Just as technology is a big part of the problem where the global environment is concerned, technology is part of the problem where our political process is concerned. As we become more familiar with the technology of television and short commercials, I think some more creative ideas will emerge for using the technology to reclaim the meaningful dialogue that must take place between politicians and people, between elected officials and people.

For example, I've recommended that the key debates on matters of greatest import on the Senate floor ought to be scheduled consciously at a time when people are able to watch on television. I'd like to see C-SPAN in prime time competing with all of the other things that--that are on television with the--with the best, most passionate, most heated, most meaningful debates that the Senate has scheduled consciously for those prime-time hours. Then, when enough people started tuning in at that time, you'd get more senators and congressmen coming to the floor, jumping up to participate when a debate went in a--in a way that they didn't like and--and we would have a better chance to reinvigorate political debate in this country. But--but there's one ingredient that has nothing to do with technology, nothing to do with commercials, and that is a willingness of the individuals in the political system to--to speak what's on their hearts and--and to be willing to take a long-range view and--and--and really look beyond the next election or--or the next State of the Union speech or tomorrow's daily public opinion poll.
LAMB: When are you up for election again?
Sen. GORE: I'm not up for another four years.
LAMB: And have you--as long as we're talking about elections, have you ruled out running for president again?
Sen. GORE: I announced last August that I wouldn't run in 1992 and I said at the time that, in my opinion, President Bush was going to take a nosedive in the public opinion polls; and I said if I made the decision for political reasons, I would run. But part of the healing process my family's been going through that we talked about a little bit earlier has made me change the--the way I try to discharge my commitment to my family during this period when my family's a little more vulnerable than--than normal. Our whole family was hit hard by the accident that we talked about and it was just inconsistent with that healing process for me to rip myself out of their lives and go out on the campaign trail full time for two years or a year and a half or a year, whatever, and--and put my whole heart and soul into a presidential campaign. It was not the right thing for me to do, personally, this time around. I hope that I'll have another chance at some point in the future. I know that his--time waits on no person and I know that I may never have another chance like this one. Even if that's true, I'll never have second thoughts about this decision this year. But if I do have another chance, I will run for president.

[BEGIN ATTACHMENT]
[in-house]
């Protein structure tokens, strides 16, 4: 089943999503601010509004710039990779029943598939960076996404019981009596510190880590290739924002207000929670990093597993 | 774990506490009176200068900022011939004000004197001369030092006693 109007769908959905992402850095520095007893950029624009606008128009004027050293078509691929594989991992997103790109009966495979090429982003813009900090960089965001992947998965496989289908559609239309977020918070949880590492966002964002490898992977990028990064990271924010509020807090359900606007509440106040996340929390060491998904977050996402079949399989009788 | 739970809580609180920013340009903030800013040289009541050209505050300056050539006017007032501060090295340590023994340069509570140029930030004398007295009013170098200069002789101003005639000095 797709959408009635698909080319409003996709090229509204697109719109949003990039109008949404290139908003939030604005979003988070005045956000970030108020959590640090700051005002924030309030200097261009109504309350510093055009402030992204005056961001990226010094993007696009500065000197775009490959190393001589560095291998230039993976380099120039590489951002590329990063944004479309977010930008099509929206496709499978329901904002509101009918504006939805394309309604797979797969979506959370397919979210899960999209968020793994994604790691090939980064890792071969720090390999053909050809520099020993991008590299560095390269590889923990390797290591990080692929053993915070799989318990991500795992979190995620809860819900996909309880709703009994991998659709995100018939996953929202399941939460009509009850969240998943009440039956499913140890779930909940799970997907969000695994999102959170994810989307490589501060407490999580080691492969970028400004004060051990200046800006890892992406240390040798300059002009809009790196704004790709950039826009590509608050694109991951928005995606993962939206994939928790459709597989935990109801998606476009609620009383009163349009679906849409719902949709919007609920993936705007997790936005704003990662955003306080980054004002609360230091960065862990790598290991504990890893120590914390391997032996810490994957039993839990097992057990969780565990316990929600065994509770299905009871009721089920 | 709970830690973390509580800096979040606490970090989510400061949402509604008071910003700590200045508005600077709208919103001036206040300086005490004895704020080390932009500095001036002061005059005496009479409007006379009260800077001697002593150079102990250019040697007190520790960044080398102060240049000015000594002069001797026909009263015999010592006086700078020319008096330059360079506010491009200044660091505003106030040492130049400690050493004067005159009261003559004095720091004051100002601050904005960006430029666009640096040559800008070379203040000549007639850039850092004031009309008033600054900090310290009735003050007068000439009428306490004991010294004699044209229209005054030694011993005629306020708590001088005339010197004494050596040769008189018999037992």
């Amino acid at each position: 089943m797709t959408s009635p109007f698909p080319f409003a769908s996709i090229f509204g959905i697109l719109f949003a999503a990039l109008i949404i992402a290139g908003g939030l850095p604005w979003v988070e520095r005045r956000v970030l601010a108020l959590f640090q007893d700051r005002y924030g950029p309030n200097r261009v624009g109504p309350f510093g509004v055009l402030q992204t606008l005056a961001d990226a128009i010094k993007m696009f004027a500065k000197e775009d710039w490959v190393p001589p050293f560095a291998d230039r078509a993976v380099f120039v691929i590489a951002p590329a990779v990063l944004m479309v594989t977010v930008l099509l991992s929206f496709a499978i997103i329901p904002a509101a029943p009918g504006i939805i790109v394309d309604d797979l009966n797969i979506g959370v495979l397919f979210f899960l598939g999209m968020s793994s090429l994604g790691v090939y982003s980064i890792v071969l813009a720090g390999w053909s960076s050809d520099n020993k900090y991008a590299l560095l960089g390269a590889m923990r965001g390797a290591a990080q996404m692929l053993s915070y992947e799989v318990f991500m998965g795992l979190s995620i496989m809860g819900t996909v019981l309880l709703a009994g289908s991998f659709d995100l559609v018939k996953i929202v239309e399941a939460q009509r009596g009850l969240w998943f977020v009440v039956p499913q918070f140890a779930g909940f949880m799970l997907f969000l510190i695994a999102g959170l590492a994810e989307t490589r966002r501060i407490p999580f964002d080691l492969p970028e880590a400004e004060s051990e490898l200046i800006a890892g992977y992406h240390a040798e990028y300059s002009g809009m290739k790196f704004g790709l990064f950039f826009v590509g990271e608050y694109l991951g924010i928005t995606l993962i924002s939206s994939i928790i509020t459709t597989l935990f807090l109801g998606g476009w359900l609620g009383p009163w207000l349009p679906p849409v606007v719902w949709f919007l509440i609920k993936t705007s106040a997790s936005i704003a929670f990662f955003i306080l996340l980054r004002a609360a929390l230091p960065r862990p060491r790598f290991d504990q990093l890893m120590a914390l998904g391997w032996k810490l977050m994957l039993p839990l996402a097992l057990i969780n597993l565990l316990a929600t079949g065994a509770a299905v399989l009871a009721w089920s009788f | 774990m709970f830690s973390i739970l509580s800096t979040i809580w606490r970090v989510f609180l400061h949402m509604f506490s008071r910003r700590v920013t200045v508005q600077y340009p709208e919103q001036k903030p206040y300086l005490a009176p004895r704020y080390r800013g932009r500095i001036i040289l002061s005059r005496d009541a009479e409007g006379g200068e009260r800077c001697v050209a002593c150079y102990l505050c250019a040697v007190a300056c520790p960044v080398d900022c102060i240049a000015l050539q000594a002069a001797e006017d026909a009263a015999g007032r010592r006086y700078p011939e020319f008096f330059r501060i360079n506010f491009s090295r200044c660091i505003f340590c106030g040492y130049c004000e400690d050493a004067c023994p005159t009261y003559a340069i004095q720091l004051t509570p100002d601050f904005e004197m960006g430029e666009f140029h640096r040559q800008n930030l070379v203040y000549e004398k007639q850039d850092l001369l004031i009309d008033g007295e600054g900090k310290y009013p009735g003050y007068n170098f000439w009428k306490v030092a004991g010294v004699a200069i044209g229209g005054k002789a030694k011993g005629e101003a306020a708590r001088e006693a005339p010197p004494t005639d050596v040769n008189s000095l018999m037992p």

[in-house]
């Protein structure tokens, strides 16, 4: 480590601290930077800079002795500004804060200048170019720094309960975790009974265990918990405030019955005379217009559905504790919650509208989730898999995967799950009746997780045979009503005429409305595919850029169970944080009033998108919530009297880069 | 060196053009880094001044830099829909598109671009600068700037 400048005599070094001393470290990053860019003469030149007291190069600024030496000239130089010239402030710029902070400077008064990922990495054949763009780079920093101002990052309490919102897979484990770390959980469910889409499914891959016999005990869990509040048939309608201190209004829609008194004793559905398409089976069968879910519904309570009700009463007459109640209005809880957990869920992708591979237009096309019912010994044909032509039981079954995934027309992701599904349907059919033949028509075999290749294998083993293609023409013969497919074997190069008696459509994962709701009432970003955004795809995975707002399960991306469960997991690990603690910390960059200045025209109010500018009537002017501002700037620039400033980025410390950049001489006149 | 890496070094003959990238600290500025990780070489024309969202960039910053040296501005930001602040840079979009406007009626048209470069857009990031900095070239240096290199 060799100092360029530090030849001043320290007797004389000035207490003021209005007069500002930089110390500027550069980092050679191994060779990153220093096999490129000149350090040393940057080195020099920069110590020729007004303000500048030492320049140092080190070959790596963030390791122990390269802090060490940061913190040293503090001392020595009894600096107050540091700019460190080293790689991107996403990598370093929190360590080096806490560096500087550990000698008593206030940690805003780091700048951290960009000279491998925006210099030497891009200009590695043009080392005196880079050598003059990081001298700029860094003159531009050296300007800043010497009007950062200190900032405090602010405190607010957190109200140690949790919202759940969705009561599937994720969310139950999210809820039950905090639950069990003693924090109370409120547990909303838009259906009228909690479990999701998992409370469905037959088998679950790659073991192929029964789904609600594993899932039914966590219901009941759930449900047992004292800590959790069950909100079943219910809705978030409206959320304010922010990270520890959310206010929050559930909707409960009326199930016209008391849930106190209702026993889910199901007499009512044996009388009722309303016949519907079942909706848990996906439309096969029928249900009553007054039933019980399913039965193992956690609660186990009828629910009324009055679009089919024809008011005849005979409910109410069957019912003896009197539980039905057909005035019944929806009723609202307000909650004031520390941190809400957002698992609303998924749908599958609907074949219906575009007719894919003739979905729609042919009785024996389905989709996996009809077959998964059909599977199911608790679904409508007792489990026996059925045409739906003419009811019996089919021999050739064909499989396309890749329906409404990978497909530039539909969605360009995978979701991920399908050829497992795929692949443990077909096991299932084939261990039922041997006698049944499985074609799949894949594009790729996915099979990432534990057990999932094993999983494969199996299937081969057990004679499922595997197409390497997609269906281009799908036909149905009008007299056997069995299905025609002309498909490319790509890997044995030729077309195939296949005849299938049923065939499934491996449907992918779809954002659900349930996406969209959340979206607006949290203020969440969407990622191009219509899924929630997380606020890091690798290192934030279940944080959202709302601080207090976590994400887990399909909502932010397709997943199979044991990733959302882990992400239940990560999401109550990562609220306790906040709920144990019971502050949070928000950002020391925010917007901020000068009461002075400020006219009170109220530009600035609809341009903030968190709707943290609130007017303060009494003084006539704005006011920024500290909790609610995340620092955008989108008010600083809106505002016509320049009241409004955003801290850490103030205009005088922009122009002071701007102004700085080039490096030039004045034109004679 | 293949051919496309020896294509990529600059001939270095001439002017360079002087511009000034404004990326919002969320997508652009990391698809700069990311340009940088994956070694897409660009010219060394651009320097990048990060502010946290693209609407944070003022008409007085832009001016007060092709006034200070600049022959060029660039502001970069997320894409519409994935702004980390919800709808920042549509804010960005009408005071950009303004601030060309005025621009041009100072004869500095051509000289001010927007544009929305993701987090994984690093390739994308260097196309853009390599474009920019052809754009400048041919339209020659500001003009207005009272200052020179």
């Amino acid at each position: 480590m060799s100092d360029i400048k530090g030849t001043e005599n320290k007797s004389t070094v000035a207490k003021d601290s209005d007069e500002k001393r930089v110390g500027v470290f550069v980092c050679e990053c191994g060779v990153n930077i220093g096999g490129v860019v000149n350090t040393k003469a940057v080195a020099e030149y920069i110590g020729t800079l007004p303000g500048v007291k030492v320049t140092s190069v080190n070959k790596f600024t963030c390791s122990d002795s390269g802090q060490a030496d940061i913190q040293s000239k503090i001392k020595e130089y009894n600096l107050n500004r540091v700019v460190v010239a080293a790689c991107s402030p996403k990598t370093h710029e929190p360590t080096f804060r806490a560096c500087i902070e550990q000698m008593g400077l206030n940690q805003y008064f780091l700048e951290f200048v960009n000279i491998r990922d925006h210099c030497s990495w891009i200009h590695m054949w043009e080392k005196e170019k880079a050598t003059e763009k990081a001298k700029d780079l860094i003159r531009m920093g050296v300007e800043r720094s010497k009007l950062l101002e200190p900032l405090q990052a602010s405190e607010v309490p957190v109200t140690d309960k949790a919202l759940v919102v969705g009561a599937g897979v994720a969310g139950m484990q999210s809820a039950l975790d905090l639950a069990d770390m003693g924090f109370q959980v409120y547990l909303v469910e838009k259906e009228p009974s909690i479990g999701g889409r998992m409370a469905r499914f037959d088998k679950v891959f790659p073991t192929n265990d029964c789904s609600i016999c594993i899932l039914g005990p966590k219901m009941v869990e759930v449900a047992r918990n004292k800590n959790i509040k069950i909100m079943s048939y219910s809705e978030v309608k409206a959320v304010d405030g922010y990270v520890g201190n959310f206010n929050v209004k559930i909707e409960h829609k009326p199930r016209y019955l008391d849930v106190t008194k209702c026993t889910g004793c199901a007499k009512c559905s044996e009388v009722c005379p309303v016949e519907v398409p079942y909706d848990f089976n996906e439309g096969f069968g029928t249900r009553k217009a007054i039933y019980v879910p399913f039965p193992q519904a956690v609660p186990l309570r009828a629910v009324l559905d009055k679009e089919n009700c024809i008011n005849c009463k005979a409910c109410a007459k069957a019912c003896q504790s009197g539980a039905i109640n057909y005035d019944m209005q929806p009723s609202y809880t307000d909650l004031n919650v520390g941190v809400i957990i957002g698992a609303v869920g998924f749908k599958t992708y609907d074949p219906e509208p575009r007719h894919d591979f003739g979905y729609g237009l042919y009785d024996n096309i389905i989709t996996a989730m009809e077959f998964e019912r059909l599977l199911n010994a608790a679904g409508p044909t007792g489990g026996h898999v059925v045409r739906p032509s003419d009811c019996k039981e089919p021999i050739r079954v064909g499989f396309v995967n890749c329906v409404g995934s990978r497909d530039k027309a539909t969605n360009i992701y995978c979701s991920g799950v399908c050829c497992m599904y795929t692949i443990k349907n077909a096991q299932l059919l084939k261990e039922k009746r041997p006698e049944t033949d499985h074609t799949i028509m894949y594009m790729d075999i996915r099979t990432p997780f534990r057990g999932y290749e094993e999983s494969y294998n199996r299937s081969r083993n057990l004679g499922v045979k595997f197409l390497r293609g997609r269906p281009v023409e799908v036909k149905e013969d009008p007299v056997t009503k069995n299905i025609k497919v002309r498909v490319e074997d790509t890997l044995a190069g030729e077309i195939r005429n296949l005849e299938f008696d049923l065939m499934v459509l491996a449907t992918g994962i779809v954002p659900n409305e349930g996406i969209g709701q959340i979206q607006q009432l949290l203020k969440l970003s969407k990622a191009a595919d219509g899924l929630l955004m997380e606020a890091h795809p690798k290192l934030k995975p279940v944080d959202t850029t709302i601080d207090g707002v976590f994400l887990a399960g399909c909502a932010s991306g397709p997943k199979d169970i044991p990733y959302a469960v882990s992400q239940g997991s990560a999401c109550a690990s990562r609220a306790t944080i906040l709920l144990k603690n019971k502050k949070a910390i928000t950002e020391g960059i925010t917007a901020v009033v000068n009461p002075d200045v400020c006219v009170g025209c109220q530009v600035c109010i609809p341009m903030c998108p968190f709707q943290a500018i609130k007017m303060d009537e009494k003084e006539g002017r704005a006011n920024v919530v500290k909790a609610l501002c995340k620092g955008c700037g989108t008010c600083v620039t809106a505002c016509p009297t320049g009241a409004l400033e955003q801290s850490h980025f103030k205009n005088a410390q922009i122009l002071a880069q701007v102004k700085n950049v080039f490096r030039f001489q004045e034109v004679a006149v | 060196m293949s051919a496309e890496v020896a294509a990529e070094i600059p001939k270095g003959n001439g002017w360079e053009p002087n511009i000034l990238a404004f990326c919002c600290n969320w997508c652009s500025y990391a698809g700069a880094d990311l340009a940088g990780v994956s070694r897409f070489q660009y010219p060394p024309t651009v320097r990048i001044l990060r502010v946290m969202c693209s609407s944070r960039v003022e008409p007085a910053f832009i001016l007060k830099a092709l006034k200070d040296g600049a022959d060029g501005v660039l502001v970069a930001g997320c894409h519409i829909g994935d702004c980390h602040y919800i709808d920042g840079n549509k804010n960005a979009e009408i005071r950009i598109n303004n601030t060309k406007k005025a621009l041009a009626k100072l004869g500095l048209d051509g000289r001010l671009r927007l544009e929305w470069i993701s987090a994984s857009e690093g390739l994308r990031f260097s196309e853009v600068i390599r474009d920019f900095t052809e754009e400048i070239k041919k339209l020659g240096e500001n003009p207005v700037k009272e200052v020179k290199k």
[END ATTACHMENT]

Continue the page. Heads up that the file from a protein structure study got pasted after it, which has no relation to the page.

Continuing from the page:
LAMB: Off the subject but, if you didn't run for president and you weren't a United States senator, what other professions have you found that you'd be interested in? What other things would you want to do in your life?
Sen. GORE: I'd be a writer. I'd be a full-time writer.
LAMB: So this was an interesting experience for you?
Sen. GORE: Oh, it sure was. Well, I was a full-time writer for seven years, just before I got into politics. And I--I--I was in it long enough to get the--the printer's ink in my veins a little bit, and I really do like the process of writing. I'm one of those people who finds it easier to understand something in the process of trying to communicate it and express it. Not everybody's like that, a l--there are a lot of us, I know that for a fact. But I'm--I'm like that; and so I do like to--to--to search my own thoughts in the process of trying to communicate them to others.
LAMB: Houghton Mifflin's the publisher. What got them interested?
Sen. GORE: Houghton Mifflin is a terrific publishing company. I've been so impressed with them. They're very conscious of their tradition of publishing books on the environment. They were the publishers of s--of "Silent Spring" by Rachel Carson back in 1962. In fact, going farther back than that, they were the publishers of "On Walden Pond" by Thoreau. And they just have a very strong commitment to the overarching issue and the editor in chief, John Sterling, took a personal interest in the project. He became my editor. I worked with him, you know, the normal relationship--just every single day and since he is in New York and I'm mostly here, we really burned up the--the telephone lines going over every--every page. And I learned a lot from the editing process, because the editors I've worked with in the newspaper business taught me a lot, but as we were saying earlier, a book is so different. Rearranging the flow of ideas and concepts with an eye to the arc of a--of a whole book is something that--that is akin to an art. And I gained a tremendous amount of respect for what good editing is--is all about. And John Sterling really did a super job.
LAMB: Is it well known that people read a book in a certain way? In other words, do they read the first couple chapters and sometimes skip over the middle and then end up in the--I mean, I--for instance, when I read a book for this program, I'll often read the back before I read the front, because I want to get all the little details on how this thing came together.